Tuesday, October 31, 2006

Estaba el senor Don Gato...

I'm actually sitting right next to the bowl of Halloween candy I've reserved for trick-or-treaters, and eating straight out of it. Awesome.

Halloween pretty much happened over the weekend for us, as it did for many people. Despite my ass-kicking cold, we had a great time. Brian and I had some trouble thinking of costume ideas, so we ended up going with our original concept of Kevin Federline and pregnant, brunette Britney Spears. It turned out great, if I do say so myself. Brian managed to look like a total trashball complete with tight wife beater, blazer, chin scruff, and pinstriped fedora, while I somehow became unrecognizable using only a long brown wig and small pillow. Random people guessed our costume, and familiar people didn't recognize me, which I say fits the criteria for sweet Halloween getups.

Finally, the "real" photo:

This week I'm more immersed in the Day of the Dead. I've been working on an arts residency with several other artists in a local elementary school for the month of October, centered around Dia de los Muertos. It's so fun, and because of it I am now the proud owner of a dancing skeleton puppet and various other crafts, several sugar skulls, picture books, and I can sing an entire ballad about cats, cemeteries, and skeletons in Spanish, with accompanying gestures. Next time I see you, remind me. I'll give you your own performance.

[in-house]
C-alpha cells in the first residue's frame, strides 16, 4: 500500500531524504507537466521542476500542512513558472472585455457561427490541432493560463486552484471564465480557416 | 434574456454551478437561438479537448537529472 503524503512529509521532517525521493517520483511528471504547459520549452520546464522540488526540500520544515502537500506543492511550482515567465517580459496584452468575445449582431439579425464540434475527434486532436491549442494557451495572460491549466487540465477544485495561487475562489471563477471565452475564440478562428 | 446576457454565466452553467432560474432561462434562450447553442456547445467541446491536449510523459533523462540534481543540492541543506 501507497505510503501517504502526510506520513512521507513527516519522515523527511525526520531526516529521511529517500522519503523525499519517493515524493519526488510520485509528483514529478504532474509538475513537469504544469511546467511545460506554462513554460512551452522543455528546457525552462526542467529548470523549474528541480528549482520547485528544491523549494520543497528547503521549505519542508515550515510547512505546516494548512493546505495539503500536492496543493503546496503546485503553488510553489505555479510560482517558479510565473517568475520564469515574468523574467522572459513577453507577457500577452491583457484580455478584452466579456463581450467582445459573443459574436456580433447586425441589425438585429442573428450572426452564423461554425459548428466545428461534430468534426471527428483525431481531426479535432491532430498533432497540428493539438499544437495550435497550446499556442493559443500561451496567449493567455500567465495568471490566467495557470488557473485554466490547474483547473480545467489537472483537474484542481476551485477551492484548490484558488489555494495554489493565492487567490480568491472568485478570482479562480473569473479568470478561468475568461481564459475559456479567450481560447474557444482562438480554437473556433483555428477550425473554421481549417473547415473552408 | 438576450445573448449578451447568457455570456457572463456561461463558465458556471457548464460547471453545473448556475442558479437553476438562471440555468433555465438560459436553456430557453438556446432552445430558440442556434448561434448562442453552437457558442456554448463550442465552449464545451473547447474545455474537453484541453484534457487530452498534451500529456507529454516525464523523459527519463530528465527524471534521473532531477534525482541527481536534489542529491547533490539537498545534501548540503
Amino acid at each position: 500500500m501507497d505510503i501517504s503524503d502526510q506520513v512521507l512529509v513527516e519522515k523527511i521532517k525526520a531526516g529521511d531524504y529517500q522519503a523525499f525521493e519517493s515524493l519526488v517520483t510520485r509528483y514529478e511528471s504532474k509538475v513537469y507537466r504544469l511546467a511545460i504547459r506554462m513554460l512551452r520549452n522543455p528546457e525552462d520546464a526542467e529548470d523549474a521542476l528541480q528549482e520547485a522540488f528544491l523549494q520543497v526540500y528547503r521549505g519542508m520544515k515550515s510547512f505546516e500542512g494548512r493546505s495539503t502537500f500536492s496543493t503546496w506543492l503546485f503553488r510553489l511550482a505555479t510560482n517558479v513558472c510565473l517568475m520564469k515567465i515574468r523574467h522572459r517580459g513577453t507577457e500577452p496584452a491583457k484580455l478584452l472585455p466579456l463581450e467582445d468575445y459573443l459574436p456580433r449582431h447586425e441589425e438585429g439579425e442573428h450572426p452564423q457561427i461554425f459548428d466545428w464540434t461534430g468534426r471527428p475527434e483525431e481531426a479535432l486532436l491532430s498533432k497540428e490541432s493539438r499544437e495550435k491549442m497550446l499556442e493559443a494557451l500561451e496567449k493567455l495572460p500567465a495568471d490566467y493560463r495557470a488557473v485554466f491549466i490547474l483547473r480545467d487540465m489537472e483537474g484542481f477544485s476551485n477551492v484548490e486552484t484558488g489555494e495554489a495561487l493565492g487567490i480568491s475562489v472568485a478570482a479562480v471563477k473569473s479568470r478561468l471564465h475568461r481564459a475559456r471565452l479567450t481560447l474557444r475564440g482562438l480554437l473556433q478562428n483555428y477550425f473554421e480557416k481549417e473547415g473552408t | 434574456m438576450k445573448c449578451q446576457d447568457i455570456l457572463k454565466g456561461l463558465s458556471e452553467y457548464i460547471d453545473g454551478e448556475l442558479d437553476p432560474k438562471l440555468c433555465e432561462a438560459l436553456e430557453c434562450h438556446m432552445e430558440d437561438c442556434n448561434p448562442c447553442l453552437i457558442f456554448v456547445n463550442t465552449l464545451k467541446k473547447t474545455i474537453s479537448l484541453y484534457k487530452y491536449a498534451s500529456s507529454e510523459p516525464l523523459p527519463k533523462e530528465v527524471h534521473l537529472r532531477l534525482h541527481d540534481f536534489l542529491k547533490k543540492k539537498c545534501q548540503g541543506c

Wednesday, October 25, 2006

I'm not dead yet!

Okay, alright, okay. I took a little break from blogging because I was busy enough that I didn't have time, nor did I really know what to post about. And now I'm back. Interestingly, the couple of weeks that I didn't post were a period during which I was constantly looking forward to a different time. And I think that I felt, somehow, that if I wrote about them they would not change as quickly. Strange, I know.

I spent a large part of those two weeks as a substitute teacher. Shudder. As much as I know that there are plenty of competent, interesting people who work as substitutes, every time I hear the words "substitute teacher" I still think of the weirdest, most awkward, least qualified individuals ever, and as a result I don't really respect subs. So I didn't like to think of myself as one. The circumstances around my short stint as a substitute were very specific, however. In August I interviewed for a possible job as a theatre teacher in an elementary school. It was complicated, however, because although I have a degree in Educational Theatre, I do not currently hold a teaching certificate. So the principal told me to get my transcripts evaluated and look into certification programs, and in the meantime to acquire a substitute teaching certificate, since he might be able to have me teach theatre as a sub in the meantime. So I did all that. And once I got my sub card, he said "I don't have all the theatre details worked out yet, but I really need a sub in this one classroom for awhile." Turns out their teacher had randomly retired, they didn't have a new teacher, and I was really starting to need the money. Yarrr.